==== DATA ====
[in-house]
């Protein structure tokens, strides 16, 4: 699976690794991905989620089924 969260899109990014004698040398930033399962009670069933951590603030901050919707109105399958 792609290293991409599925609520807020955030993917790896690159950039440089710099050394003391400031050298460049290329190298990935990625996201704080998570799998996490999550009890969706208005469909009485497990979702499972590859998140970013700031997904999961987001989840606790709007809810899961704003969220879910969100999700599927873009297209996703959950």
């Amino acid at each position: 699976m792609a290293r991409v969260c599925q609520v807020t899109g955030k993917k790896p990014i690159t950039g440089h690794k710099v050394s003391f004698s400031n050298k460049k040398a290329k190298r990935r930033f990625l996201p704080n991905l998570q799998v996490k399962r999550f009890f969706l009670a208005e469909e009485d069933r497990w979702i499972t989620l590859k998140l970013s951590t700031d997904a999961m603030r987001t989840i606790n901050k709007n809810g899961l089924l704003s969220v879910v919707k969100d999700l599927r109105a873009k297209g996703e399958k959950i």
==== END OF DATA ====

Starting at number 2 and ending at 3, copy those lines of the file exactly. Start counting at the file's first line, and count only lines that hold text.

């Protein structure tokens, strides 16, 4: 699976690794991905989620089924 969260899109990014004698040398930033399962009670069933951590603030901050919707109105399958 792609290293991409599925609520807020955030993917790896690159950039440089710099050394003391400031050298460049290329190298990935990625996201704080998570799998996490999550009890969706208005469909009485497990979702499972590859998140970013700031997904999961987001989840606790709007809810899961704003969220879910969100999700599927873009297209996703959950």
């Amino acid at each position: 699976m792609a290293r991409v969260c599925q609520v807020t899109g955030k993917k790896p990014i690159t950039g440089h690794k710099v050394s003391f004698s400031n050298k460049k040398a290329k190298r990935r930033f990625l996201p704080n991905l998570q799998v996490k399962r999550f009890f969706l009670a208005e469909e009485d069933r497990w979702i499972t989620l590859k998140l970013s951590t700031d997904a999961m603030r987001t989840i606790n901050k709007n809810g899961l089924l704003s969220v879910v919707k969100d999700l599927r109105a873009k297209g996703e399958k959950i």